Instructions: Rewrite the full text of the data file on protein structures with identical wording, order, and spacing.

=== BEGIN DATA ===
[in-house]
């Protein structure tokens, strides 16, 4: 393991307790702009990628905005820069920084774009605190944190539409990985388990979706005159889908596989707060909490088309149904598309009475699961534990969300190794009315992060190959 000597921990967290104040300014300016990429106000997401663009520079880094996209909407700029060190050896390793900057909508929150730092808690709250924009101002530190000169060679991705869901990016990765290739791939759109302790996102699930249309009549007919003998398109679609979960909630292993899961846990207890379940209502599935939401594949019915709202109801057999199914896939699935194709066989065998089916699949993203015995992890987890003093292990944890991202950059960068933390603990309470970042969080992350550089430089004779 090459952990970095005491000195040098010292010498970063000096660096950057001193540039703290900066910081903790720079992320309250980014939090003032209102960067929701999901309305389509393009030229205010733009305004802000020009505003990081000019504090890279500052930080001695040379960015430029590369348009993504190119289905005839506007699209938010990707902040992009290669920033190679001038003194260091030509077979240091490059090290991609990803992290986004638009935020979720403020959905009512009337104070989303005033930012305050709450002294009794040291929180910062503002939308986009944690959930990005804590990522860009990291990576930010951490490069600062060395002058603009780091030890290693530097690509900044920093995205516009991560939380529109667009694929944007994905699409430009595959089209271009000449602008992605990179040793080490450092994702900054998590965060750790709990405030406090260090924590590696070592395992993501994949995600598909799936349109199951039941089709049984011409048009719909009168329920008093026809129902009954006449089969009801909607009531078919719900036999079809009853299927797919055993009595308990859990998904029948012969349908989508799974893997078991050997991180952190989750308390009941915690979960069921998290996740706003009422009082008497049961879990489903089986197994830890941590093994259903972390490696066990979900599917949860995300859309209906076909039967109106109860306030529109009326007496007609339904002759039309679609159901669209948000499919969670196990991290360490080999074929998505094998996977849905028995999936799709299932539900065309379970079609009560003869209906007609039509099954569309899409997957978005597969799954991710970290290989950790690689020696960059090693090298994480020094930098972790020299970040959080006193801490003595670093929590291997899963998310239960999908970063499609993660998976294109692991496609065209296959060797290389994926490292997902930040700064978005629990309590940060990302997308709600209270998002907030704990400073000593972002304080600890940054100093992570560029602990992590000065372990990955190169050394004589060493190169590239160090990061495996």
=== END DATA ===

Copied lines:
[in-house]
């Protein structure tokens, strides 16, 4: 393991307790702009990628905005820069920084774009605190944190539409990985388990979706005159889908596989707060909490088309149904598309009475699961534990969300190794009315992060190959 000597921990967290104040300014300016990429106000997401663009520079880094996209909407700029060190050896390793900057909508929150730092808690709250924009101002530190000169060679991705869901990016990765290739791939759109302790996102699930249309009549007919003998398109679609979960909630292993899961846990207890379940209502599935939401594949019915709202109801057999199914896939699935194709066989065998089916699949993203015995992890987890003093292990944890991202950059960068933390603990309470970042969080992350550089430089004779 090459952990970095005491000195040098010292010498970063000096660096950057001193540039703290900066910081903790720079992320309250980014939090003032209102960067929701999901309305389509393009030229205010733009305004802000020009505003990081000019504090890279500052930080001695040379960015430029590369348009993504190119289905005839506007699209938010990707902040992009290669920033190679001038003194260091030509077979240091490059090290991609990803992290986004638009935020979720403020959905009512009337104070989303005033930012305050709450002294009794040291929180910062503002939308986009944690959930990005804590990522860009990291990576930010951490490069600062060395002058603009780091030890290693530097690509900044920093995205516009991560939380529109667009694929944007994905699409430009595959089209271009000449602008992605990179040793080490450092994702900054998590965060750790709990405030406090260090924590590696070592395992993501994949995600598909799936349109199951039941089709049984011409048009719909009168329920008093026809129902009954006449089969009801909607009531078919719900036999079809009853299927797919055993009595308990859990998904029948012969349908989508799974893997078991050997991180952190989750308390009941915690979960069921998290996740706003009422009082008497049961879990489903089986197994830890941590093994259903972390490696066990979900599917949860995300859309209906076909039967109106109860306030529109009326007496007609339904002759039309679609159901669209948000499919969670196990991290360490080999074929998505094998996977849905028995999936799709299932539900065309379970079609009560003869209906007609039509099954569309899409997957978005597969799954991710970290290989950790690689020696960059090693090298994480020094930098972790020299970040959080006193801490003595670093929590291997899963998310239960999908970063499609993660998976294109692991496609065209296959060797290389994926490292997902930040700064978005629990309590940060990302997308709600209270998002907030704990400073000593972002304080600890940054100093992570560029602990992590000065372990990955190169050394004589060493190169590239160090990061495996």